Beyond Blue

Beyond Blue


A 12-Step Meeting On the Air: An Interview with Denise McIntee

posted by Beyond Blue

denise1.jpgIn April I had the privilege of being interviewed on “Steppin’ Out Radio” by WABC-TV Sports Anchor and Reporter Scott Clark. Producer Denise McIntee formed her company, Powerful Radio Productions, to communicate true stories of inspiration and recovery from substance abuse. Denise lives in Sparkill, New York with her twin daughters, Danielle and Dominique, and her husband Mike who works for the Late Show with David Letterman.To find out more about her work visit www.12stepmeeting.com or www.steppinoutradio.com.

Question: How is Steppin’ Out like a 12-step meeting anywhere in the world?

steppin out radio-1.jpg

Denise: Steppin’ Out is like a 12 step meeting anywhere in the world because we tell the true stories from real people who have overcome their problems and who unselfishly and freely share with our audience their experience, strength and hope in how they were able to achieve success. You can walk into a 12 step meeting in Manhattan…. or Madrid…. and you will hear the same stories of experience, strength and hope!


Question: What lead you to start the show?   

Denise: My background was in talk radio. I had worked for 17 years at WABC Radio in New York with all the great talkradio hosts; and I loved it. When I left WABC after having twin daughters, I decided to go back to school to get my masters degree in clinical social work. One of the courses I had to take was entitled “women in alcoholism”. As part of my coursework, I had to attend A.A. meetings and I went to several of them over an entire summer.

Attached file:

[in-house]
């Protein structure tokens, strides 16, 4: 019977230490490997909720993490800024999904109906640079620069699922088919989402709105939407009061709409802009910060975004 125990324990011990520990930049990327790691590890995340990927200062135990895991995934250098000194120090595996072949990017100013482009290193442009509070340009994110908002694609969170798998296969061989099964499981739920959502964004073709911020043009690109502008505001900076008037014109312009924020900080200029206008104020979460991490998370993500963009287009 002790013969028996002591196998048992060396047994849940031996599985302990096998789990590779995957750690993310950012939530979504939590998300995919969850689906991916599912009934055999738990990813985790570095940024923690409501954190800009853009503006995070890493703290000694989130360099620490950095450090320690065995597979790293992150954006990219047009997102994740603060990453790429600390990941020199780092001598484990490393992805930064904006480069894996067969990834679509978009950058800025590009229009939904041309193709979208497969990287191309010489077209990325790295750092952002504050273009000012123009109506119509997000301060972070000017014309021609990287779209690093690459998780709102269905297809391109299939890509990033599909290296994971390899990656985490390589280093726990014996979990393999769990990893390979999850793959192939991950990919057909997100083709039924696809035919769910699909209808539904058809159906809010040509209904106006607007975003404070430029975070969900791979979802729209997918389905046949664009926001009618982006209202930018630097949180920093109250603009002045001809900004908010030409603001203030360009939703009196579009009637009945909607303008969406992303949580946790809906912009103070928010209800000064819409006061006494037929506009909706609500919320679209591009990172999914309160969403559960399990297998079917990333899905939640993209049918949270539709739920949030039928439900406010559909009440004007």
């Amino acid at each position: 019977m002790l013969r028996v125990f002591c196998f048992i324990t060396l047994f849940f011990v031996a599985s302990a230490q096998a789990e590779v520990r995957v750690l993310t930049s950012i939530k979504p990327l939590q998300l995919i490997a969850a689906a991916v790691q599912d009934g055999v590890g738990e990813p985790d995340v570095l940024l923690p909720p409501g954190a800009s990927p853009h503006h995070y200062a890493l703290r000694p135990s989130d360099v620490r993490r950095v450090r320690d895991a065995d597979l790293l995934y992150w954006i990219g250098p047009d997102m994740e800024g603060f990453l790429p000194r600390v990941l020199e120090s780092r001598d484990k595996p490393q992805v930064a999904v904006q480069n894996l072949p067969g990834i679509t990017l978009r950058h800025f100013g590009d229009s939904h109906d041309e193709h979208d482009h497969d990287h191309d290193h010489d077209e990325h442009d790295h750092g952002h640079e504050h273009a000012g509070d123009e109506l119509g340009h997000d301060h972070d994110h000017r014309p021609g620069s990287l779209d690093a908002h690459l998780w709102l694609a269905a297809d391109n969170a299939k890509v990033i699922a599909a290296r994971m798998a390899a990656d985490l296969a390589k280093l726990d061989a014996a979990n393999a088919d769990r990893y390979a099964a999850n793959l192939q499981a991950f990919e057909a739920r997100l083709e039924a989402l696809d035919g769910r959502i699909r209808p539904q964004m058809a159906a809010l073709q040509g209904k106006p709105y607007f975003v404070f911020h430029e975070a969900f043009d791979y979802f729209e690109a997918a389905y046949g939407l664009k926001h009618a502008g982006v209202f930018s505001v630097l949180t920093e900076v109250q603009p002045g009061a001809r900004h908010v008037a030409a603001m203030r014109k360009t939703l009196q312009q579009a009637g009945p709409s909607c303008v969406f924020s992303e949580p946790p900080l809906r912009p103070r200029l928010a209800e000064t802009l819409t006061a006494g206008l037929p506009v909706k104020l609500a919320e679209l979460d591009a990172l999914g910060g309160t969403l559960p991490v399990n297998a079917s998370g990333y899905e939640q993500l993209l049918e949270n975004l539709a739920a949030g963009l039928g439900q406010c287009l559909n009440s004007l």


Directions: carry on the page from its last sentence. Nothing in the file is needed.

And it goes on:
I fell in love with the people, their stories, the honesty, the humor, and the fact that everyone was truly “rooting” for the success of others. I knew radio would be a perfect medium to bring these stories to those who could not get to a meeting since radio is free, available to everyone, and radio is one medium that could keep everyone’s anonymity if they so choose. I also fell in love with the concept of the 12 steps and the fellowship of the people who attend the meetings. 

I wish everyone could learn the 12 steps, have a sponsor (someone to help them sort through their issues), and attend a fellowship with others who have walked in their shoes and are interested in sharing what they were so freely given. I also sensed a true sense of spirituality and peace in those rooms, and let’s be honest. All of us could benefit from a close connection with our higher power and feelings of peace and serenity.

Question: If you had to name the three most powerful shows you’ve produced, which ones would they be? (My feelings will not be hurt if mine isn’t included).

Denise: The truth is all of the stories are “powerful” in one way or another. Some are more dramatic than others. Or more humorous than others. And, many are more compelling than others. But each and every story is powerful in their own way. What makes a story powerful is the raw honesty and expression of deep feelings that 99.9% of our speakers convey to the audience. True honesty and expression of feelings is not something we often hear in our day-to-day lives.